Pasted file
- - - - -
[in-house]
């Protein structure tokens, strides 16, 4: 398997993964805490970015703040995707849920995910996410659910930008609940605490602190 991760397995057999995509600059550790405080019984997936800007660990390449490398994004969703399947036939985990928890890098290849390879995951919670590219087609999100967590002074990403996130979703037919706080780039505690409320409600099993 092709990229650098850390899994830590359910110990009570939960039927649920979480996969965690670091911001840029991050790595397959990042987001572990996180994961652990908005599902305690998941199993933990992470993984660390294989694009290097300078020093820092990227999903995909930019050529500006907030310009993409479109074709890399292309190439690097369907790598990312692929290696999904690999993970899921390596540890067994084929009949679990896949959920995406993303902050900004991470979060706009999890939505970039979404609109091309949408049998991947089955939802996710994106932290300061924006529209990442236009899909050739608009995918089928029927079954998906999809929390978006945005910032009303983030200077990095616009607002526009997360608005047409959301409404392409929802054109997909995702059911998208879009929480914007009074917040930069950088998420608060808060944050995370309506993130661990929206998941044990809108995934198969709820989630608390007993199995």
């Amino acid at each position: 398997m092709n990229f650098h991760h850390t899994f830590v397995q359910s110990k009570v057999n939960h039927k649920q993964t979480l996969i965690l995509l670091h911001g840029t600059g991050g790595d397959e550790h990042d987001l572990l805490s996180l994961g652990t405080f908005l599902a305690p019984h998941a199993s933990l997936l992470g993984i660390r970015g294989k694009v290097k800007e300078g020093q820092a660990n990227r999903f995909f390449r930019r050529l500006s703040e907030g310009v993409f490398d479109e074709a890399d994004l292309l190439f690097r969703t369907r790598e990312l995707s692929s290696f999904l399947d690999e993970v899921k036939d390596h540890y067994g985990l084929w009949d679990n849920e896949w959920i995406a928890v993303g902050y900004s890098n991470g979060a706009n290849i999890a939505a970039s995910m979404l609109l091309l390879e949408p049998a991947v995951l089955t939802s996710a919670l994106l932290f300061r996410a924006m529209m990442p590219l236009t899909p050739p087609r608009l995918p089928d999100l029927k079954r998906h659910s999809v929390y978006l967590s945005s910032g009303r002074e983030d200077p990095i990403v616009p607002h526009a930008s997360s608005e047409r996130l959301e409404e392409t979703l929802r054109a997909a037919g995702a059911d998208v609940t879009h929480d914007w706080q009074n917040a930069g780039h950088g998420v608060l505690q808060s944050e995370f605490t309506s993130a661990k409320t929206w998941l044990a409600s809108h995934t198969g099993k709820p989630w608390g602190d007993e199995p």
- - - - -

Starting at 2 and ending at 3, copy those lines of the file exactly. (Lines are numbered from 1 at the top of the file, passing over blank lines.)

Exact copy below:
């Protein structure tokens, strides 16, 4: 398997993964805490970015703040995707849920995910996410659910930008609940605490602190 991760397995057999995509600059550790405080019984997936800007660990390449490398994004969703399947036939985990928890890098290849390879995951919670590219087609999100967590002074990403996130979703037919706080780039505690409320409600099993 092709990229650098850390899994830590359910110990009570939960039927649920979480996969965690670091911001840029991050790595397959990042987001572990996180994961652990908005599902305690998941199993933990992470993984660390294989694009290097300078020093820092990227999903995909930019050529500006907030310009993409479109074709890399292309190439690097369907790598990312692929290696999904690999993970899921390596540890067994084929009949679990896949959920995406993303902050900004991470979060706009999890939505970039979404609109091309949408049998991947089955939802996710994106932290300061924006529209990442236009899909050739608009995918089928029927079954998906999809929390978006945005910032009303983030200077990095616009607002526009997360608005047409959301409404392409929802054109997909995702059911998208879009929480914007009074917040930069950088998420608060808060944050995370309506993130661990929206998941044990809108995934198969709820989630608390007993199995």
């Amino acid at each position: 398997m092709n990229f650098h991760h850390t899994f830590v397995q359910s110990k009570v057999n939960h039927k649920q993964t979480l996969i965690l995509l670091h911001g840029t600059g991050g790595d397959e550790h990042d987001l572990l805490s996180l994961g652990t405080f908005l599902a305690p019984h998941a199993s933990l997936l992470g993984i660390r970015g294989k694009v290097k800007e300078g020093q820092a660990n990227r999903f995909f390449r930019r050529l500006s703040e907030g310009v993409f490398d479109e074709a890399d994004l292309l190439f690097r969703t369907r790598e990312l995707s692929s290696f999904l399947d690999e993970v899921k036939d390596h540890y067994g985990l084929w009949d679990n849920e896949w959920i995406a928890v993303g902050y900004s890098n991470g979060a706009n290849i999890a939505a970039s995910m979404l609109l091309l390879e949408p049998a991947v995951l089955t939802s996710a919670l994106l932290f300061r996410a924006m529209m990442p590219l236009t899909p050739p087609r608009l995918p089928d999100l029927k079954r998906h659910s999809v929390y978006l967590s945005s910032g009303r002074e983030d200077p990095i990403v616009p607002h526009a930008s997360s608005e047409r996130l959301e409404e392409t979703l929802r054109a997909a037919g995702a059911d998208v609940t879009h929480d914007w706080q009074n917040a930069g780039h950088g998420v608060l505690q808060s944050e995370f605490t309506s993130a661990k409320t929206w998941l044990a409600s809108h995934t198969g099993k709820p989630w608390g602190d007993e199995p």